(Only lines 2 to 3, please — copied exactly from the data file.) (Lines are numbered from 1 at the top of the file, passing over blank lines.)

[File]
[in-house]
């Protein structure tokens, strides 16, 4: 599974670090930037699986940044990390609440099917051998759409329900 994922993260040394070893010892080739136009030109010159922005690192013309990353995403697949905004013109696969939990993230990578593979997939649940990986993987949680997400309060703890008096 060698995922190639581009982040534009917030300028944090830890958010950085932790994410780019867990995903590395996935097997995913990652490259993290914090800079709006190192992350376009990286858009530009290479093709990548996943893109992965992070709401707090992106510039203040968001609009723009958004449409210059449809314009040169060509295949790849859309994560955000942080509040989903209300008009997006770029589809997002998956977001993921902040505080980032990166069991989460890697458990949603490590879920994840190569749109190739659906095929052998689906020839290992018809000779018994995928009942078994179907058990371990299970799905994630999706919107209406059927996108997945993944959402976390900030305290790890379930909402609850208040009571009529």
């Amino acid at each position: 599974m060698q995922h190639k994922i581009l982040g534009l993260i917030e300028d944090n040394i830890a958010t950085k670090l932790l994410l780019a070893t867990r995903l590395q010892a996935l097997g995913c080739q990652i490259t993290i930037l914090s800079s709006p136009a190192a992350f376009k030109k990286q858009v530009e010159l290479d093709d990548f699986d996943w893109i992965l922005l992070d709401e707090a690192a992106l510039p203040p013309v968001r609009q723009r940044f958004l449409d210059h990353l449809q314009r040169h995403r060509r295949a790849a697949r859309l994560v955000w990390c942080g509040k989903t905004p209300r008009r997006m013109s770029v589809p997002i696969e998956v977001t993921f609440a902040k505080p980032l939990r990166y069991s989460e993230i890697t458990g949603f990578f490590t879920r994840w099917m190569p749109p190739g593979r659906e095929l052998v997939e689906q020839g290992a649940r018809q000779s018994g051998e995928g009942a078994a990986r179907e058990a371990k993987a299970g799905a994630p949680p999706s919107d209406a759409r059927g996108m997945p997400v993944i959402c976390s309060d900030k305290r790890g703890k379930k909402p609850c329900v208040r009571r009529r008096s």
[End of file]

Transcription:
């Protein structure tokens, strides 16, 4: 599974670090930037699986940044990390609440099917051998759409329900 994922993260040394070893010892080739136009030109010159922005690192013309990353995403697949905004013109696969939990993230990578593979997939649940990986993987949680997400309060703890008096 060698995922190639581009982040534009917030300028944090830890958010950085932790994410780019867990995903590395996935097997995913990652490259993290914090800079709006190192992350376009990286858009530009290479093709990548996943893109992965992070709401707090992106510039203040968001609009723009958004449409210059449809314009040169060509295949790849859309994560955000942080509040989903209300008009997006770029589809997002998956977001993921902040505080980032990166069991989460890697458990949603490590879920994840190569749109190739659906095929052998689906020839290992018809000779018994995928009942078994179907058990371990299970799905994630999706919107209406059927996108997945993944959402976390900030305290790890379930909402609850208040009571009529």
């Amino acid at each position: 599974m060698q995922h190639k994922i581009l982040g534009l993260i917030e300028d944090n040394i830890a958010t950085k670090l932790l994410l780019a070893t867990r995903l590395q010892a996935l097997g995913c080739q990652i490259t993290i930037l914090s800079s709006p136009a190192a992350f376009k030109k990286q858009v530009e010159l290479d093709d990548f699986d996943w893109i992965l922005l992070d709401e707090a690192a992106l510039p203040p013309v968001r609009q723009r940044f958004l449409d210059h990353l449809q314009r040169h995403r060509r295949a790849a697949r859309l994560v955000w990390c942080g509040k989903t905004p209300r008009r997006m013109s770029v589809p997002i696969e998956v977001t993921f609440a902040k505080p980032l939990r990166y069991s989460e993230i890697t458990g949603f990578f490590t879920r994840w099917m190569p749109p190739g593979r659906e095929l052998v997939e689906q020839g290992a649940r018809q000779s018994g051998e995928g009942a078994a990986r179907e058990a371990k993987a299970g799905a994630p949680p999706s919107d209406a759409r059927g996108m997945p997400v993944i959402c976390s309060d900030k305290r790890g703890k379930k909402p609850c329900v208040r009571r009529r008096s």